Emotionally: Being there emotionally for someone can look like letting someone cry or express how scared they are without trying to dissuade them from their fears or convince them that everything will be okay. You can comfort someone without invalidating their feelings. Let whatever emotions that are there come out, and hold space for those feelings without judging them. Allow others the full range of their emotional experience just as you would want someone to accept you fully as well.

Energetically: If you are inclined to meditate this is a great time to do so. Hold loving attention in your consciousness and awareness and send it out to all of the people that you want to send positive love and protection too. Yes, I live in Northern California and a lot of people will think this sounds very woo woo, but it won’t hurt you to try. Whether you call it prayer, meditation, positive vibes, or simply intentional loving thought, allow yourself to take quiet time to hold those who are dear to you in your mind and heart. Energetically send this support to others who are anxious in this time of need.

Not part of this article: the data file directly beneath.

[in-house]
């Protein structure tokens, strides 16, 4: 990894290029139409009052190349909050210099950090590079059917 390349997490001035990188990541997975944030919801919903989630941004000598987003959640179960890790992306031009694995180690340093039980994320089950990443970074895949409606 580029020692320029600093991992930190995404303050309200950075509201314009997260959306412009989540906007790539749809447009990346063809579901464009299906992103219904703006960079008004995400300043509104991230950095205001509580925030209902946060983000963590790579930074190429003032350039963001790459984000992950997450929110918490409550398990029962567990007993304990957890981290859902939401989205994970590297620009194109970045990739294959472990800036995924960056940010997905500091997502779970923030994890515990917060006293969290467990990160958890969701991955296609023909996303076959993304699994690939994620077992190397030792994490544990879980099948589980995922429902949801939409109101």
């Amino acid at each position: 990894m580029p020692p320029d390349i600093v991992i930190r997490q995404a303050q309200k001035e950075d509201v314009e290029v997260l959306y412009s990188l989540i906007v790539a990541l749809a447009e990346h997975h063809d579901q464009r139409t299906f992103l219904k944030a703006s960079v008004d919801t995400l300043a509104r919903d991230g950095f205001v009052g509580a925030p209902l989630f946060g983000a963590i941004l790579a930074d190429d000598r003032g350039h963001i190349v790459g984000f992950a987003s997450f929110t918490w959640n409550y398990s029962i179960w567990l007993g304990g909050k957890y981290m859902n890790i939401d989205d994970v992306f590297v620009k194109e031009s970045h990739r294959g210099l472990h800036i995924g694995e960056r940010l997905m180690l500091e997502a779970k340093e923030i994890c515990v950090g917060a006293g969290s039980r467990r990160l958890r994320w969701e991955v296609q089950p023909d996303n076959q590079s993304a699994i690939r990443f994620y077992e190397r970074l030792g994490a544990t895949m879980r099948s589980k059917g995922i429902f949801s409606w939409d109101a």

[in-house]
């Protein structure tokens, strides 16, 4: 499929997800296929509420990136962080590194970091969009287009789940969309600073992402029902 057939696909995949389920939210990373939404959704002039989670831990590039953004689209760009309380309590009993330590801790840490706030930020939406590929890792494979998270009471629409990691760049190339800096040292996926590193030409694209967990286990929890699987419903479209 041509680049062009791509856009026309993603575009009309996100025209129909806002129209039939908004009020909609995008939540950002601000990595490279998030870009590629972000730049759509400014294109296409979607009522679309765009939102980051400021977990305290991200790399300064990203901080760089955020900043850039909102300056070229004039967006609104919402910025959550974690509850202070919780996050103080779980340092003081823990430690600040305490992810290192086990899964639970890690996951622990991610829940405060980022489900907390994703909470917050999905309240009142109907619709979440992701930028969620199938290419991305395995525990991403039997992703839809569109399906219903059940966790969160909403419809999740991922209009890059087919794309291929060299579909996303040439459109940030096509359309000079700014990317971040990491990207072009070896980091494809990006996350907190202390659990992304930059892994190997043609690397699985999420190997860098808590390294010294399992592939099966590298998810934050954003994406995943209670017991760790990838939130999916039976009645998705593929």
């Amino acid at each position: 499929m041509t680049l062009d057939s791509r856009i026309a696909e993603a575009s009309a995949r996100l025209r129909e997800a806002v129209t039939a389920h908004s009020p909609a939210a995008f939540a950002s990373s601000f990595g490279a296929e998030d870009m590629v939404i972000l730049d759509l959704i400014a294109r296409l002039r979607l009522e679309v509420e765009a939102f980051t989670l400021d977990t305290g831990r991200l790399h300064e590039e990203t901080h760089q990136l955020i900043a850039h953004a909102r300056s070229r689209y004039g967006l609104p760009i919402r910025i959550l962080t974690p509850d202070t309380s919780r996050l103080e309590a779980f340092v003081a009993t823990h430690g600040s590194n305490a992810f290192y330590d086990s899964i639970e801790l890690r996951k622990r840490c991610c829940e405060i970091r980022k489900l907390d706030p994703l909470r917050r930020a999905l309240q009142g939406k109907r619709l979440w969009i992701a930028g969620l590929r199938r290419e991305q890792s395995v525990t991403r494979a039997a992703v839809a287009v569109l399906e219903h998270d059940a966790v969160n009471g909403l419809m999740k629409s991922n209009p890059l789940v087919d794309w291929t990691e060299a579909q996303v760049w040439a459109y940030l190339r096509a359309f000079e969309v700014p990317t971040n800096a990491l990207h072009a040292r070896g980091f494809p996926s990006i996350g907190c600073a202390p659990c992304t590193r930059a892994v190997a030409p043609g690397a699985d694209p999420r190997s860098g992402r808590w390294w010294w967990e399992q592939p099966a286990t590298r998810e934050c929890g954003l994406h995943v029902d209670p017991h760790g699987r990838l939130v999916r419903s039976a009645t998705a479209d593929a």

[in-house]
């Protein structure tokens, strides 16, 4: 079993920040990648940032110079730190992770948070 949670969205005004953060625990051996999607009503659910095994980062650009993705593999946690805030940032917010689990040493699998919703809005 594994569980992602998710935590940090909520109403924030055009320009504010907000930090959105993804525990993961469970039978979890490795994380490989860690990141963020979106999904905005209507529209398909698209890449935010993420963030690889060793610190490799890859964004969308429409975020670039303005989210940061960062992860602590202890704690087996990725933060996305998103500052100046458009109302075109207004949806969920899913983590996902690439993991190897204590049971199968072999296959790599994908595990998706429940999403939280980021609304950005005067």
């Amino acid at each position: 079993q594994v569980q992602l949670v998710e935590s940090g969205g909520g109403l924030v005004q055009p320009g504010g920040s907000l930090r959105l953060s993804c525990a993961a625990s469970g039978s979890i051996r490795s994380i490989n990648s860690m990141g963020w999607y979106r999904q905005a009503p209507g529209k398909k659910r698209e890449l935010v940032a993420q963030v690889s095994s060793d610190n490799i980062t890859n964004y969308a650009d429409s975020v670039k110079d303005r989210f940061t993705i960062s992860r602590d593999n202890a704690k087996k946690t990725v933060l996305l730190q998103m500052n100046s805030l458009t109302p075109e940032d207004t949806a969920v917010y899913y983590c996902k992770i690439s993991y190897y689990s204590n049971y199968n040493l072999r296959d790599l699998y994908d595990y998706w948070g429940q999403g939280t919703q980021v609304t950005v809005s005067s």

Verbally: As they teach us to do in kindergarten, use your words. Tell the people in your life how much you care about them, how much you support them and how much you want to support them through these anxious times. If you prefer writing, take this time to write a letter. Get a sheet of paper, address it “Dear ___,” and start with, “I want you to know…” Let your loving feelings flow out of the pen like a river. Or, if you’re more comfortable in conversation, tell the other person how much you care about them and invite them to lean on you as a source of support. Ask them to tell you what kinds of things make them feel calm and cared about. Then do those things. Periodically check in to see if they want to make any adjustments, as our needs often change in response to what’s happening in our lives.

What are the best resources you would suggest to a person who is feeling anxious?